Saturday, July 12, 2008

Beauty Oak


This is the heart of my Grandfather's cabin in the northern woods of Wisconsin. When he first bought the tiny house 50 years ago it was heated by this stove and my mom and her sisters pumped water and used the outhouse between swims in the lake and fish gutting lessons. It was a two bedroom house with a kitchen and living room until my Grandfather decided to prop up the cabin and put in a basement. The second bedroom where my mom and her sisters slept in bunk beds was converted into a bathroom when my Grandfather decided to live there year round. He also built a garage, which is bigger than the house, when the city put in a roadway that lead up to the cabin - Deer Trail Road. Grandpa lived there into his 90's , golfing daily, until he passed away in 2007.


Now the cabin belongs to my mother and her two sisters and we all gathered there last week for the first time. Sleeping in tents on the beach, futons, air mattresses or the floor, ten of us for three days played in the warm water and soft sand, held toads in our hands, picked wild daisies, canoed through lily pads, listened to the calls of the Loons, walked through schools of fish, ate wedding cake, put floating candles out on the water and saw bright constellations through the clouds of the milky way.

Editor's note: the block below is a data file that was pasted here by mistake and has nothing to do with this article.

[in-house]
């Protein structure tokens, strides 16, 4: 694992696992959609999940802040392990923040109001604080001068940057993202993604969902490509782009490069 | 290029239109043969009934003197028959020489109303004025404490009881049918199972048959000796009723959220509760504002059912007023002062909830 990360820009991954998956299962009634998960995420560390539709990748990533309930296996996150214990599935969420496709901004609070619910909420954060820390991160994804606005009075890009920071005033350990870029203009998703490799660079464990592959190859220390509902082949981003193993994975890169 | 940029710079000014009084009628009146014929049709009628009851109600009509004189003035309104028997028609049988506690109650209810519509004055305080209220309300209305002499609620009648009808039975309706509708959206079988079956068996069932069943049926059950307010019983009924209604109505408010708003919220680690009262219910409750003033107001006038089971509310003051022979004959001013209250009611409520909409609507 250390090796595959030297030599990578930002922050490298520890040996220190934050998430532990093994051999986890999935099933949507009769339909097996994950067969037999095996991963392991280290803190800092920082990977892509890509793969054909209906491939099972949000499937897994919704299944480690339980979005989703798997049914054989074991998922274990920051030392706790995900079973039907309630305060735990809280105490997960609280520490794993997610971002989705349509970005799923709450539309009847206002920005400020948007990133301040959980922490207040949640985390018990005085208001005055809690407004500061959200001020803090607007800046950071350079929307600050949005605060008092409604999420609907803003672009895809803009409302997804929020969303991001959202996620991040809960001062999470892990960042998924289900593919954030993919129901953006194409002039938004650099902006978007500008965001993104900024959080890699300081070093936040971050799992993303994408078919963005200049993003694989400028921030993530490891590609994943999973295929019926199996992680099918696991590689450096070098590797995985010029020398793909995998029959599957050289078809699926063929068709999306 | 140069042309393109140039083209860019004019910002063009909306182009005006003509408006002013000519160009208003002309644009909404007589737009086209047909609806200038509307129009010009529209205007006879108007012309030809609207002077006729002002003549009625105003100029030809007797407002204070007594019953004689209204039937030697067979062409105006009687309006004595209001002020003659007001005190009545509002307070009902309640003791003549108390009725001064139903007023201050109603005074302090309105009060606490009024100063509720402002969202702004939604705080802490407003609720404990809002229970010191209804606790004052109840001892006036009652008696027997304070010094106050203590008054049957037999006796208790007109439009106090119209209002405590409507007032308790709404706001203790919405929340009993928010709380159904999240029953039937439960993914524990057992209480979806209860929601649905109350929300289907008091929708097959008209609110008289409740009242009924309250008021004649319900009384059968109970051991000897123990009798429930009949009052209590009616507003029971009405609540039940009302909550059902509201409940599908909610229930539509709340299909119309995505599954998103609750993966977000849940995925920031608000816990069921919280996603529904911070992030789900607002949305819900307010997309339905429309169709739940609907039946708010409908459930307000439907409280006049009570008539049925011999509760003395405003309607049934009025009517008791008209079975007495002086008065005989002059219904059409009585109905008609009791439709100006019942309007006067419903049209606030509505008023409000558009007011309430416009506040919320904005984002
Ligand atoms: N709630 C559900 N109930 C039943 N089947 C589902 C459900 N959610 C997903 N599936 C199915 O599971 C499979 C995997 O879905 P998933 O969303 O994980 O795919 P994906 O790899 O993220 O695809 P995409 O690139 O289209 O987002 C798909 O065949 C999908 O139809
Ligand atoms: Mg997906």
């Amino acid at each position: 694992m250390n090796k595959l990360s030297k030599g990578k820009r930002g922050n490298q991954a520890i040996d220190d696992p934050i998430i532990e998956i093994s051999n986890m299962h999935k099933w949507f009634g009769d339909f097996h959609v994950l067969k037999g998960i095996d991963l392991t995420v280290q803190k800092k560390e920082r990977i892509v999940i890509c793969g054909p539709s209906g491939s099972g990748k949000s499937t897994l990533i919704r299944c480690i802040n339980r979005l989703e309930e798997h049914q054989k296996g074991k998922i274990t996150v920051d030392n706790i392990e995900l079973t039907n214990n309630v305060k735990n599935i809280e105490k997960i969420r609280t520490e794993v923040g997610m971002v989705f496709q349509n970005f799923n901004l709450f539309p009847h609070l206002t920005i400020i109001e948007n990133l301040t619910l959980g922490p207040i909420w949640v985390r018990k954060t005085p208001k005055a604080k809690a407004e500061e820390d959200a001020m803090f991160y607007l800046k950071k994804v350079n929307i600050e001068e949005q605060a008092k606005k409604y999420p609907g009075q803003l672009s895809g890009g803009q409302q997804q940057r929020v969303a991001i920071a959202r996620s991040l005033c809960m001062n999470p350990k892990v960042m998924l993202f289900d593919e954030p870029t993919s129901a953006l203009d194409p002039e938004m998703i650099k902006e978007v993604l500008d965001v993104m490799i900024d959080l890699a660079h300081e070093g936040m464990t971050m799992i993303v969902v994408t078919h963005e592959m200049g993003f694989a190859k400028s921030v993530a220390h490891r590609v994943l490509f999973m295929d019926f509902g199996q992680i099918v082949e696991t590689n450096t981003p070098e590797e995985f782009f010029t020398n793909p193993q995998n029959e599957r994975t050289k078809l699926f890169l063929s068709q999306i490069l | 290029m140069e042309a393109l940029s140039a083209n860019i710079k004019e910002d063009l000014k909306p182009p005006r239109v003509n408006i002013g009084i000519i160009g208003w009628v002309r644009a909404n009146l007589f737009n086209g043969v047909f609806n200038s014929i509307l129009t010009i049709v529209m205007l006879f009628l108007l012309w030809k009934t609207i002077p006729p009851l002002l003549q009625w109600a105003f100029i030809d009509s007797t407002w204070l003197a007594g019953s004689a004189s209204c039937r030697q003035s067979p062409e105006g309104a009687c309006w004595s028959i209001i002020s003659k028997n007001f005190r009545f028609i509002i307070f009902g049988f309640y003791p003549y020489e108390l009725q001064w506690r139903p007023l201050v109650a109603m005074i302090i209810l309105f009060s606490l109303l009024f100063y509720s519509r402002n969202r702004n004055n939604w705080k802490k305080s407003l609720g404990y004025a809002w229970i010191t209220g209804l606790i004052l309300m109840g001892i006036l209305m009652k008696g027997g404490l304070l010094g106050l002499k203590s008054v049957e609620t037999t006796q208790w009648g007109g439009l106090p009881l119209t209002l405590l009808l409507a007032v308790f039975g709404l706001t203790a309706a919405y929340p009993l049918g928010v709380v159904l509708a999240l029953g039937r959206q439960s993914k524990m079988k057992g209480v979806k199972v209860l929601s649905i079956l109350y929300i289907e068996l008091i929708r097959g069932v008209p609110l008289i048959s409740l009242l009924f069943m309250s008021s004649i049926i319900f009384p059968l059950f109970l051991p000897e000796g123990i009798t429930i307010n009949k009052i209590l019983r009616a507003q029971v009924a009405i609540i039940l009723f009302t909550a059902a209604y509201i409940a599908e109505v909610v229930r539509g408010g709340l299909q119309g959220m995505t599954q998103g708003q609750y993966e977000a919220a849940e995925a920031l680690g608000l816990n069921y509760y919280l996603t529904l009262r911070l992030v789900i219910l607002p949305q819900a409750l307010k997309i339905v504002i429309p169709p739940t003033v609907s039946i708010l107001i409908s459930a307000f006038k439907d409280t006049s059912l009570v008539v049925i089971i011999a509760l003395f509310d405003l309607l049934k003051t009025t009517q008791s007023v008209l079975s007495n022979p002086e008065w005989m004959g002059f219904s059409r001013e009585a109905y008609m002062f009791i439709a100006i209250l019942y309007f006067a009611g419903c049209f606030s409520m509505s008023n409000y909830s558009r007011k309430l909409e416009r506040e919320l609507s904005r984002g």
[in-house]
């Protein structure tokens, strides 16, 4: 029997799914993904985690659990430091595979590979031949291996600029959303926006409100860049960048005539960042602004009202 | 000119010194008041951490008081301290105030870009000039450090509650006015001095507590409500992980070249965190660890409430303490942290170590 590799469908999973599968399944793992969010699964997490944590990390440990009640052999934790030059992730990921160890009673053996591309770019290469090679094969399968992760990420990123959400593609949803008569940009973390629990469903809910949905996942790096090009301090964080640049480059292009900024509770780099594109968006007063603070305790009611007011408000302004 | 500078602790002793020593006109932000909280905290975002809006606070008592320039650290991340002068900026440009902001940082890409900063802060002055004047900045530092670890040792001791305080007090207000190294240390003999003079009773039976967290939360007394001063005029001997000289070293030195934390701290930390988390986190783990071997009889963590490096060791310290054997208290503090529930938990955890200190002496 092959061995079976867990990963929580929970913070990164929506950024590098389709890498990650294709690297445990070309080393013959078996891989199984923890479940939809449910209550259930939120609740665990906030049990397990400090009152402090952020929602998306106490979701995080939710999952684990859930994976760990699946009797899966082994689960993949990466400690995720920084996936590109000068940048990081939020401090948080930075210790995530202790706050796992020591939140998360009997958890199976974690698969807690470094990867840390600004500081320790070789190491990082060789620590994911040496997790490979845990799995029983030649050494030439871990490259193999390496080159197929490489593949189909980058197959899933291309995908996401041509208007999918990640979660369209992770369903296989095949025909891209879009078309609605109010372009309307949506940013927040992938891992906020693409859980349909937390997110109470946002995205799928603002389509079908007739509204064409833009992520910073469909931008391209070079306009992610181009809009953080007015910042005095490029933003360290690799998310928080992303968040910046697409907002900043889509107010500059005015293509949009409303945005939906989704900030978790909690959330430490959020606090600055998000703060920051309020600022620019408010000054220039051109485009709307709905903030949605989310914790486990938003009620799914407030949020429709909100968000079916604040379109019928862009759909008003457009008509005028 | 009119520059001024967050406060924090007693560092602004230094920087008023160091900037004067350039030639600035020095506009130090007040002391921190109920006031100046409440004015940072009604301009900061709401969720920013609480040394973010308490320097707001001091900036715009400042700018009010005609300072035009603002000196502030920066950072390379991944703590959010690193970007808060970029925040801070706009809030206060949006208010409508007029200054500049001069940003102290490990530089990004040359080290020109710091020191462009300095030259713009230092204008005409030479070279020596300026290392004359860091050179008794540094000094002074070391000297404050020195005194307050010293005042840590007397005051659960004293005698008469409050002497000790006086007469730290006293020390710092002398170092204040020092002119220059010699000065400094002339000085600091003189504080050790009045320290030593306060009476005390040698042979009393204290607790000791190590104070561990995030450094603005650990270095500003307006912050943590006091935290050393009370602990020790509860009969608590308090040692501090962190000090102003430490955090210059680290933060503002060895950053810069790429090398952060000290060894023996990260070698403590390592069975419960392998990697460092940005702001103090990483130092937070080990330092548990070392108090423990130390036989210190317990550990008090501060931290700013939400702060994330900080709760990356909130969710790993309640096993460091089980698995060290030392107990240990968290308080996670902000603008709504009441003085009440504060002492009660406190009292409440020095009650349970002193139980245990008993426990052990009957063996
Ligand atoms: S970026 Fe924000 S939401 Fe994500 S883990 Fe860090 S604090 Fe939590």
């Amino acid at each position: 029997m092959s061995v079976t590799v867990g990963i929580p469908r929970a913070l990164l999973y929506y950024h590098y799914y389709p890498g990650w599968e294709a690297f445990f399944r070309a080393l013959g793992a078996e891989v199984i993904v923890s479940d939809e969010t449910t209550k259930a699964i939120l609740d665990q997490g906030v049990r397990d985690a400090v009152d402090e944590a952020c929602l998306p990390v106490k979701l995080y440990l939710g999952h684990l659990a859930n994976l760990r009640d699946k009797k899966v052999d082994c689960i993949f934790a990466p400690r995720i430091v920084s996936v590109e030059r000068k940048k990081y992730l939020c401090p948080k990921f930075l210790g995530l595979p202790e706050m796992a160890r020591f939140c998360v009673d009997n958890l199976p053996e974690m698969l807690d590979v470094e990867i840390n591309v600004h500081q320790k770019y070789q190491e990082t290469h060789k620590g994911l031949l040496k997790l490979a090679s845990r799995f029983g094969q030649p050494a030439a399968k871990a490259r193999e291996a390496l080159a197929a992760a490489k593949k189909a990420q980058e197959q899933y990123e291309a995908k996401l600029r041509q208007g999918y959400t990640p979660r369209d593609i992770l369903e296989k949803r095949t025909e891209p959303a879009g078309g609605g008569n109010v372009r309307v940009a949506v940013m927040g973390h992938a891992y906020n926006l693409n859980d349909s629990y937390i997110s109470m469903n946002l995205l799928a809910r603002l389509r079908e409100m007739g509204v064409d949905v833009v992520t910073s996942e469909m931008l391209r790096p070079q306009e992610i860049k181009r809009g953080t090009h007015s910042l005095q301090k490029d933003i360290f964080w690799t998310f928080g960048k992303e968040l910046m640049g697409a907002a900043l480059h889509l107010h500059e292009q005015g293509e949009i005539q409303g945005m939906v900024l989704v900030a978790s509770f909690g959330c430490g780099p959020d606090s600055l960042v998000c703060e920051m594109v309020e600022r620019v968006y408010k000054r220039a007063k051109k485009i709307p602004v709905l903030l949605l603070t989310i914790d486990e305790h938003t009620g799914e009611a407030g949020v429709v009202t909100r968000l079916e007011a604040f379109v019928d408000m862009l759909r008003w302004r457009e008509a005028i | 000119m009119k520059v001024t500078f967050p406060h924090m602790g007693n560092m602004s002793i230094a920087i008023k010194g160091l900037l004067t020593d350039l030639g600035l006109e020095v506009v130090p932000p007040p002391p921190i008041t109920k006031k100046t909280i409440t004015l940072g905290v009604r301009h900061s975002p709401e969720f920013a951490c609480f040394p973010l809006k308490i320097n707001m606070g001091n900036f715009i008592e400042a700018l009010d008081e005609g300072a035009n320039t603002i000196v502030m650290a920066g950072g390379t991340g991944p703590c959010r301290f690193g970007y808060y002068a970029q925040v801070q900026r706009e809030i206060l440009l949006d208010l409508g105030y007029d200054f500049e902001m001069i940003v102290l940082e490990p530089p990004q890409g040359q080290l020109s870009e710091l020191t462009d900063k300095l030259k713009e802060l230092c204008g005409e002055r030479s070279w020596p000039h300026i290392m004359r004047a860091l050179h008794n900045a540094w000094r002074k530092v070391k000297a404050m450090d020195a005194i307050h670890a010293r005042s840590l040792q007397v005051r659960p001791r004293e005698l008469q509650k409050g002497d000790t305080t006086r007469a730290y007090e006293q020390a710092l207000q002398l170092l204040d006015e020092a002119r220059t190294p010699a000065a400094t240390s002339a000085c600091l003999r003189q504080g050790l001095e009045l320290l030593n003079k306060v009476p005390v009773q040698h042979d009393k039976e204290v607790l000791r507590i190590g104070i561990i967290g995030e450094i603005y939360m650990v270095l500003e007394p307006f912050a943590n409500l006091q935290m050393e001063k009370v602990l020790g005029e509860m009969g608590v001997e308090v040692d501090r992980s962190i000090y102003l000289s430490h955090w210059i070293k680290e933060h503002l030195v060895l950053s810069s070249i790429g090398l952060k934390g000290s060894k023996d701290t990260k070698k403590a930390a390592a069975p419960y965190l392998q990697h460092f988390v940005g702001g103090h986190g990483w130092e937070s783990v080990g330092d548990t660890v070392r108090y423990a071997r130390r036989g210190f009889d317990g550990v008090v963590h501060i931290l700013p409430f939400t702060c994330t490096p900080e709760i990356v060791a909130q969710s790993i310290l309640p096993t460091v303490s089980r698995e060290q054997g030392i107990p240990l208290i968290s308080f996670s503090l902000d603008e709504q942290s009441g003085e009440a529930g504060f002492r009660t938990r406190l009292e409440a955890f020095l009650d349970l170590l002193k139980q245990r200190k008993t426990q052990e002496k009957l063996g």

At home now, a few good books keep the Northwoods alive; one of which I am reading for a bookclub- Truck, a Love Story by Michael Perry ("I am happy to live in a place where I can chuck a washing machine out my back door and no one judges my behavior unusual"), The Terrible Hodag and the Animal Catchers by Caroline Arnold ("It had the head of an ox, feet of a bear, back of a dinosaur, and tail of an alligator") with beautiful black and white illustrations by John Sandford, and The Range Eternal by Louise Erdrich (A girl in the Turtle Mountains remembers how a wood-burning stove provided the family with good soup, warmth and protection along with "pictures of long ago" in the hot flames of the stove's belly.

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